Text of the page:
NEW YORK -- There it was, resting on the shelf in the locker that serves as home for Jon Niese in the Mets' clubhouse at Citi Field. There it was Tuesday afternoon, in all its shiny glory, representing all the good Niese did for his team in its 4-0 win Monday night. There was "The Belt," the ornate symbol of success Michael Cuddyer bestows on the teammate who has made the most significant contribution to a Mets victory.
Niese was justly proud to be the recipient for the third time this season. So when a clubhouse interloper, a wise guy with a cynical sense of humor, asked "What's that for, pitching six innings?" the reaction from Niese was a forced but knowing smirk. No words, though.
The five-inning workday imposed on Matt Harvey on Sunday night remains a topic of, well, a topic of avoidance among Harvey's colleagues. It seems no one is quite sure how to view it, and even fewer folks are comfortable discussing it. It's an obstacle -- one more hurdle to clear in the race to 162.
"It kind of restricts your dreaming," a player in the clubhouse said Tuesday.
The Mets' players, and their good soldier manager, would be content to have the situation die a quick death. The manager would be delighted if the restrictions placed on his starting rotation were lifted, and he could resume trying to win a championship without three arms tied behind his back.
But memory of Harvey being yanked after five shutout innings of one-hit pitching against the Yankees on Sunday isn't about to fade with the Mets planning to restrict his workday again this weekend -- or whenever someone other than Terry Collins or Dan Warthen determines he will pitch.
All of which emphasizes the importance of what Niese accomplished against the Braves in the Mets' 4-0 victory Monday. He provided more than Harvey was permitted to provide the previous night. Niese provided one more inning and no more runs. And he was proud to have done so.
The difference was one inning. In the scenario Sandy Alderson and Scott Boras have created -- one that calls for penny-pinching pitching -- one inning might prove quite valuable. One can never can say for sure what constitutes overwork.
"I wish I could have done more," Niese said. "I should have gone seven or eight.
Niese hopes he could do more from this point on, as well. But when the regular-season music ends, there is a chance he will be unable to find an unoccupied seat on the bench.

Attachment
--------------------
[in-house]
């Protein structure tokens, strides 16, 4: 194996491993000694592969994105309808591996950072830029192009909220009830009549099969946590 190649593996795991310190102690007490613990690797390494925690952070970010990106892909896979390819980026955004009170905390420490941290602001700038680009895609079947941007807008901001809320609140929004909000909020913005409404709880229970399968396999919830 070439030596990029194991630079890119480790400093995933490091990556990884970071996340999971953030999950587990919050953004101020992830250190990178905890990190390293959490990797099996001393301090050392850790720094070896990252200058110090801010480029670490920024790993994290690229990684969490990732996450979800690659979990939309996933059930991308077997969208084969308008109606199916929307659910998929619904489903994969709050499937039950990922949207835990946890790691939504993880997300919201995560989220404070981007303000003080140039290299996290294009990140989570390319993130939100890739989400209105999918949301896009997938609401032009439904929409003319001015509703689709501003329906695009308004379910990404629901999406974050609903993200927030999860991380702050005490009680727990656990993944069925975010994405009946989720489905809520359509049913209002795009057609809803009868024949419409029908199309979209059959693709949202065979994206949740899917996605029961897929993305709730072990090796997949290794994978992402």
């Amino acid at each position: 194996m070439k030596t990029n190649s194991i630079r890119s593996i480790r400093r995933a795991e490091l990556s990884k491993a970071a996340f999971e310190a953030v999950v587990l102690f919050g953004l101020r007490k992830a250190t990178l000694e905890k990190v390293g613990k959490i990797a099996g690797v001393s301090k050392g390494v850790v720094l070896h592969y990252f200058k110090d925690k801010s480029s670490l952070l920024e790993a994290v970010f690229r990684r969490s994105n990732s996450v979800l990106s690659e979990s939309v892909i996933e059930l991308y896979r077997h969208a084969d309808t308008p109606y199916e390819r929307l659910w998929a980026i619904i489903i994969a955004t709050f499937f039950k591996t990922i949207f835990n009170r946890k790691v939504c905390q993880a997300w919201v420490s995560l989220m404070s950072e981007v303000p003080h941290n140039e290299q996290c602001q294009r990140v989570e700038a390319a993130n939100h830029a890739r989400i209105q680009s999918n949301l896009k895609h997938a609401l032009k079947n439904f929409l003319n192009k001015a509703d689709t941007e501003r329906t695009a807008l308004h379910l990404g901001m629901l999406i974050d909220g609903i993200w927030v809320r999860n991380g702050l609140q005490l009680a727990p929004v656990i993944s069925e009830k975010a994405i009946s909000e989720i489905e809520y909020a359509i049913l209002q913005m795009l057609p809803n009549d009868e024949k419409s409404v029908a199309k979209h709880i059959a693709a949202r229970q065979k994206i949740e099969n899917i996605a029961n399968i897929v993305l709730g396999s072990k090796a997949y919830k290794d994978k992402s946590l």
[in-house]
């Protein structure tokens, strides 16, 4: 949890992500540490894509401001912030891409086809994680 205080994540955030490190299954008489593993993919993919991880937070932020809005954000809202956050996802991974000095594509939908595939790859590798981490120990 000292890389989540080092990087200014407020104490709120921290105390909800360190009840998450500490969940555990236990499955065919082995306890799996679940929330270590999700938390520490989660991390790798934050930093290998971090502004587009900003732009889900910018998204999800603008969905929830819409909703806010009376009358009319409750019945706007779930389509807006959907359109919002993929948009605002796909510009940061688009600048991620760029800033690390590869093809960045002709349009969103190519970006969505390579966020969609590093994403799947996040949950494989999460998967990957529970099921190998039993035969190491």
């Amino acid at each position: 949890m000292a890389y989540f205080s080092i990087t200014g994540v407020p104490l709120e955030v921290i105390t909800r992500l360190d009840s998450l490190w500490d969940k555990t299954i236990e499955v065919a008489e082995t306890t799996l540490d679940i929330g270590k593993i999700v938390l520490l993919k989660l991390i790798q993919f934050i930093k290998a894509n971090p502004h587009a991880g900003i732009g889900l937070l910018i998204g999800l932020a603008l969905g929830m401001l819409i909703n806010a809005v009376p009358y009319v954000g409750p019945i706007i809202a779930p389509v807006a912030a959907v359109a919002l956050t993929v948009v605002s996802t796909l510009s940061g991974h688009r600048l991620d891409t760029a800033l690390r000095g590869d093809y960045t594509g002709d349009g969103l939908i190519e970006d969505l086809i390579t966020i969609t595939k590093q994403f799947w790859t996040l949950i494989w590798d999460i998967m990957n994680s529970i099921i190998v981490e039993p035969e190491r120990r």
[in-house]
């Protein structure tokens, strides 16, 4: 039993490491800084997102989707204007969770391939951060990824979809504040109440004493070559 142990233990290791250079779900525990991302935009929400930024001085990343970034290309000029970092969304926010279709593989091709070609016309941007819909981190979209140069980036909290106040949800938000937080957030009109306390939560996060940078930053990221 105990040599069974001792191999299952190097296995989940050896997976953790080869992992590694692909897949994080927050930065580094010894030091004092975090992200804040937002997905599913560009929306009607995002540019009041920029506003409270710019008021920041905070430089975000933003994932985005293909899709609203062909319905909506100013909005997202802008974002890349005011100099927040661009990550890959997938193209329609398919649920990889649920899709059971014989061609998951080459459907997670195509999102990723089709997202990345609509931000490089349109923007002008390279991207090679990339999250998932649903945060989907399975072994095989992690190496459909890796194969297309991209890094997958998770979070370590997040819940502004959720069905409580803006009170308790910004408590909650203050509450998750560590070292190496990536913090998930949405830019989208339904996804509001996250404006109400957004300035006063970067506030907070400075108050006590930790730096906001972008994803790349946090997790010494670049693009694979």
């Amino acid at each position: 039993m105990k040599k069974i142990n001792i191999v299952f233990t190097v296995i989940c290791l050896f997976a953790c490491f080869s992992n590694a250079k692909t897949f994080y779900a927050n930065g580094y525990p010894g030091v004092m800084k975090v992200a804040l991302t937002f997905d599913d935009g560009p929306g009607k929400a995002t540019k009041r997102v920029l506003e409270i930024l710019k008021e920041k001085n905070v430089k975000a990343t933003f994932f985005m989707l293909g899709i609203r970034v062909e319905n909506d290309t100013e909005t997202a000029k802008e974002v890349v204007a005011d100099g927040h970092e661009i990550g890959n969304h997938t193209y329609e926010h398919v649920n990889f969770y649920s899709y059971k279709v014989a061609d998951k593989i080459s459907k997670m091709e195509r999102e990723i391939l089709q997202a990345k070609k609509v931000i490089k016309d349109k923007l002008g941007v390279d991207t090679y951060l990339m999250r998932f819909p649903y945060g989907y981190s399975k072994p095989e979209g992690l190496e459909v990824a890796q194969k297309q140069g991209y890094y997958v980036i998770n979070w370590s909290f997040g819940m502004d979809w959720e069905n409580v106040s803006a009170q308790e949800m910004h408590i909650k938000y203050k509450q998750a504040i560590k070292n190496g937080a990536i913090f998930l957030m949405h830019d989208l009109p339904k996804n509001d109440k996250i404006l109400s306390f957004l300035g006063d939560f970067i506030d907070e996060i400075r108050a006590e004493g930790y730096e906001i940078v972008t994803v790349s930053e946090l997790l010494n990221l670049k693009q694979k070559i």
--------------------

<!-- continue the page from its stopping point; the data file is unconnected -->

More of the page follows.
Cleary, little chance exists for Niese to remain in the rotation beyond Game 162.
"But I'd like to do what [Adam] Wainwright volunteered to do," Niese said. "I've been a starter my whole career, but I'd be happy to pitch out of the bullpen."
Niese actually has a smidgeon of bullpen experience in his big league career. He faced three batters in an appearance just before the All-Star break in 2011. Not quite the resume Wainwright has as a reliever (see Cardinals v. Mets, 2006 National League Championship Series). But Niese wants in.
Niese has been with the Mets longer -- his big league debut came Sept. 2, 2008 -- than any active player other than David Wright and Daniel Murphy. He has deep roots, an affection for the organization and no desire to be an autumn wallflower.
"I'll do anything. It wouldn't bother me," Niese said.
Niese seemingly would have a leg up on all but Robles and Gilmartin.
How will the Mets handle it? This innings-limit madness makes any and all machinations difficult to predict. Collins already has said auditioning is out of the question until the magic number is zero. And if Harvey, deGrom and Syndergaard are to be restricted in their final regular-season starts, who can say when the process of elimination will end? (See Sunday night).
With merely 11 games remaining, and the magic number at six (courtesy of Buck Showalter's guys winning 4-1 Tuesday night), how much time is there for auditioning anyway?
And what if the madness extends into the postseason, and the team plans to have four relievers throw one inning each in a game started by Harvey? What if a starter can't get out of the first? Don't the Mets have to guard against that possibility? Wouldn't a left-handed pitcher who has logged, to this point, 173 innings be a nice card to have?
Niese hopes the decision makers see it that way.
The rest of us can't begin to figure out any aspect of Mets personnel deliberations any more than we can speculate about the final push.
Now, the push hardly seems to be as compelling as it was when the Mets left Atlanta last week. When the final score of the Nationals' loss to the Orioles on Tuesday night appeared on the scoreboard, the Citi slept through it. The response was comparable to the sound of one hand clapping. The Internet, all the tweeting, texting and other public hand-wringing suggest the fans aren't enjoying this ride.
It shouldn't be this bumpy.
Marty Noble is a columnist for MLB.com. This story was not subject to the approval of Major League Baseball or its clubs.